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Pornography, according to this view, is material that condones or encourages sexual debasement.
Such a distinction cuts across conventional definitions because it means that very explicit sexual depictions can be called “erotica,” while sexual material with relatively unexplicit but demeaning content can be called “pornography.” At the same time, much conventional pornography depicts naked women, and it is argued that such material perpetrates images of women as sexual objects and, thus, can victimize women directly and indirectly.
This practice presents unique challenges for the enforcement and prosecution of law related to pornography, since crimes committed over the Internet are “often envisioned as being borderless.”(1) It has also been suggested that community standards have changed to the point where 30% of all Canadian newsstand sales in the mid 1980s consisted of periodicals that would have been illegal 20 years before.
Under Canadian criminal law, the term “pornography” occurs only in section 163.1 of the (section 163).
In other words, unlike child pornography, pornographic material involving consenting adults is legal in Canada if it is not deemed to be obscene.
As a consequence, child pornography tends to be much more clandestine and difficult to detect than adult pornography, which is readily accessible in retail stores through the sale and exchange of DVDs, videos, films, books and magazines, as well as in theatres, on television and over the Internet.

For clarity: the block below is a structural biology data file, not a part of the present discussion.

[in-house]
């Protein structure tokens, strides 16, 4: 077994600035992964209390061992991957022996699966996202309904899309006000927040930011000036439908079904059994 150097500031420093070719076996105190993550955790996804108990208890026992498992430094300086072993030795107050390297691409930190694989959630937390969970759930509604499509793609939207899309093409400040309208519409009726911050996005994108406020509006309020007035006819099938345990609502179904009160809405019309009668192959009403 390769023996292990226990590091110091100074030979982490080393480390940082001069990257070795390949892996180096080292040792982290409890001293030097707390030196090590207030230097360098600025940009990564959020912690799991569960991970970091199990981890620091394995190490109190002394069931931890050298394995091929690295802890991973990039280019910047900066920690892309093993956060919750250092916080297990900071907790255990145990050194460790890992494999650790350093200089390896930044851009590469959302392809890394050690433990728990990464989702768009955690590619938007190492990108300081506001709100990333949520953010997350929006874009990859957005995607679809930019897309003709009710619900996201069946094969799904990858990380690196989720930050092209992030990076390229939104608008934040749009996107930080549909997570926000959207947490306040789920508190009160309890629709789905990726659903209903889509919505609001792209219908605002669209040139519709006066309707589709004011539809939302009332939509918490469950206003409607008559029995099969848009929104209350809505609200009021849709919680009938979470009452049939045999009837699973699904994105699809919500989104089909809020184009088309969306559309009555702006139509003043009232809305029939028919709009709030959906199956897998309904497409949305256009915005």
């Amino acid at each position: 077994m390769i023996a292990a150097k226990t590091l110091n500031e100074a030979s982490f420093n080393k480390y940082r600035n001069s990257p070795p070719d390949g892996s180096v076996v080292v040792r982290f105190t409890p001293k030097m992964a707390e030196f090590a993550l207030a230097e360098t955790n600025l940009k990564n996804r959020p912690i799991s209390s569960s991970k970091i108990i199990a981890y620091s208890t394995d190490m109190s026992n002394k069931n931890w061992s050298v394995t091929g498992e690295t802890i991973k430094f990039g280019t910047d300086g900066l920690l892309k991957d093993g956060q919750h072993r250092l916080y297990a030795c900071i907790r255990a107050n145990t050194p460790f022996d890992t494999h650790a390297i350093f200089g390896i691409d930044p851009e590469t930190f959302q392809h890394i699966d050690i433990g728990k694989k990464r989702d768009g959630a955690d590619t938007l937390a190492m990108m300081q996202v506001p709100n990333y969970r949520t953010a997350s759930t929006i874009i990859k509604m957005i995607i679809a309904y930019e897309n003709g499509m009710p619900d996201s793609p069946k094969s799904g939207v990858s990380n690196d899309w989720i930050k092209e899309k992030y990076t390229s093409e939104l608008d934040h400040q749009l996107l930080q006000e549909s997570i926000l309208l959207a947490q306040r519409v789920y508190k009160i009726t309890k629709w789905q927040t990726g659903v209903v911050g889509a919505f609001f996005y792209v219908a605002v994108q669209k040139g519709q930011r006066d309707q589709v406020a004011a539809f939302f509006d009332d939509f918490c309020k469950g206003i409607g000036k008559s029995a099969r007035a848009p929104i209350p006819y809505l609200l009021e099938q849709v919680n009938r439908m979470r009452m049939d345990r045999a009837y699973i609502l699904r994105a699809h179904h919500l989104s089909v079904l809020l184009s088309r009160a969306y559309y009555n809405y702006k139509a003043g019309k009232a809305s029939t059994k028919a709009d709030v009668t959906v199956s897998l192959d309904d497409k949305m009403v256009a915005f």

This paper reviews the evolution of Canadian pornography legislation and provides the facts and arguments that have informed the debate surrounding the censorship and regulation of pornographic material involving adults and children in Canada.
Except for a 1993 amendment regarding “child pornography,” the criminal law does not use the word “pornography” but rather “obscenity.” Some people consider any depiction of nudity or sexual activity to be pornographic.
What is viewed as pornographic varies from one person to another, from culture to culture, and over time.
The term “pornography” can be used in discussion and debate to refer broadly to material that is sexually explicit, or more specifically to sexually explicit material designed primarily to produce sexual arousal in viewers, or to sexually explicit material that subordinates women or is harmful to women and children, or with some other definition in mind.